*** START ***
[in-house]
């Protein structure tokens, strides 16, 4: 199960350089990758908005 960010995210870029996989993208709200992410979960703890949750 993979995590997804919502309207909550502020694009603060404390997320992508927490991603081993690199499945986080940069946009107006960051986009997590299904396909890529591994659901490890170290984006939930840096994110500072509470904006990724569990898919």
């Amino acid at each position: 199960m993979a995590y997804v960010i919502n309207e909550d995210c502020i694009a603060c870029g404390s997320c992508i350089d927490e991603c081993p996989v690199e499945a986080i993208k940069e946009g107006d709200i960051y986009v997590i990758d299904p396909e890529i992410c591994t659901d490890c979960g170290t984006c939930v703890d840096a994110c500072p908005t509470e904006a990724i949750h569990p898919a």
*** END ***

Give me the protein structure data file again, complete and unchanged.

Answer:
[in-house]
């Protein structure tokens, strides 16, 4: 199960350089990758908005 960010995210870029996989993208709200992410979960703890949750 993979995590997804919502309207909550502020694009603060404390997320992508927490991603081993690199499945986080940069946009107006960051986009997590299904396909890529591994659901490890170290984006939930840096994110500072509470904006990724569990898919």
């Amino acid at each position: 199960m993979a995590y997804v960010i919502n309207e909550d995210c502020i694009a603060c870029g404390s997320c992508i350089d927490e991603c081993p996989v690199e499945a986080i993208k940069e946009g107006d709200i960051y986009v997590i990758d299904p396909e890529i992410c591994t659901d490890c979960g170290t984006c939930v703890d840096a994110c500072p908005t509470e904006a990724i949750h569990p898919a």